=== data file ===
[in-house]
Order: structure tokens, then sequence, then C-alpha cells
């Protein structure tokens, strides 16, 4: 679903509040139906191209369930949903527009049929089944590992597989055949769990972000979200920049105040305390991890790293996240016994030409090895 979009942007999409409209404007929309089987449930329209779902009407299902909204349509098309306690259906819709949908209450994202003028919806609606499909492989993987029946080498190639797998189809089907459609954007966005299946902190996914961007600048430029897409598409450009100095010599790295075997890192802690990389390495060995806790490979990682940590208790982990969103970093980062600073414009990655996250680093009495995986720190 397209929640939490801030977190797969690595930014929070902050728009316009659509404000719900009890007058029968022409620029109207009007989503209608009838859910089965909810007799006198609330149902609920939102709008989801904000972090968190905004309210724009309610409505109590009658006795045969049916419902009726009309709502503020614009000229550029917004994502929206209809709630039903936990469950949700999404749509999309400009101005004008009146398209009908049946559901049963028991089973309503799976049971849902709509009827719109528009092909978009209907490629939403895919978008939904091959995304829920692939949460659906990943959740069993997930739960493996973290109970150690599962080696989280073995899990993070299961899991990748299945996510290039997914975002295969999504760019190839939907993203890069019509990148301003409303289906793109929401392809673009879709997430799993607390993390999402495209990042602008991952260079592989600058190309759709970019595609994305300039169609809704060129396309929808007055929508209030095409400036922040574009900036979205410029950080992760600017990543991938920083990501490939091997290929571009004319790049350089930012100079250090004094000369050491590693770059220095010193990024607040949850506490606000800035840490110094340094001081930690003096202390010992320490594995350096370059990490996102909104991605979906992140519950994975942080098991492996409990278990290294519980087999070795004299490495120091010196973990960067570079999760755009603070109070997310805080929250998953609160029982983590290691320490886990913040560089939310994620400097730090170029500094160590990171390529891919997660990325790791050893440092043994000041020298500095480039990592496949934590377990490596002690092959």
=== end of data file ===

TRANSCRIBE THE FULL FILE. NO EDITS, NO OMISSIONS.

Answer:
[in-house]
Order: structure tokens, then sequence, then C-alpha cells
């Protein structure tokens, strides 16, 4: 679903509040139906191209369930949903527009049929089944590992597989055949769990972000979200920049105040305390991890790293996240016994030409090895 979009942007999409409209404007929309089987449930329209779902009407299902909204349509098309306690259906819709949908209450994202003028919806609606499909492989993987029946080498190639797998189809089907459609954007966005299946902190996914961007600048430029897409598409450009100095010599790295075997890192802690990389390495060995806790490979990682940590208790982990969103970093980062600073414009990655996250680093009495995986720190 397209929640939490801030977190797969690595930014929070902050728009316009659509404000719900009890007058029968022409620029109207009007989503209608009838859910089965909810007799006198609330149902609920939102709008989801904000972090968190905004309210724009309610409505109590009658006795045969049916419902009726009309709502503020614009000229550029917004994502929206209809709630039903936990469950949700999404749509999309400009101005004008009146398209009908049946559901049963028991089973309503799976049971849902709509009827719109528009092909978009209907490629939403895919978008939904091959995304829920692939949460659906990943959740069993997930739960493996973290109970150690599962080696989280073995899990993070299961899991990748299945996510290039997914975002295969999504760019190839939907993203890069019509990148301003409303289906793109929401392809673009879709997430799993607390993390999402495209990042602008991952260079592989600058190309759709970019595609994305300039169609809704060129396309929808007055929508209030095409400036922040574009900036979205410029950080992760600017990543991938920083990501490939091997290929571009004319790049350089930012100079250090004094000369050491590693770059220095010193990024607040949850506490606000800035840490110094340094001081930690003096202390010992320490594995350096370059990490996102909104991605979906992140519950994975942080098991492996409990278990290294519980087999070795004299490495120091010196973990960067570079999760755009603070109070997310805080929250998953609160029982983590290691320490886990913040560089939310994620400097730090170029500094160590990171390529891919997660990325790791050893440092043994000041020298500095480039990592496949934590377990490596002690092959």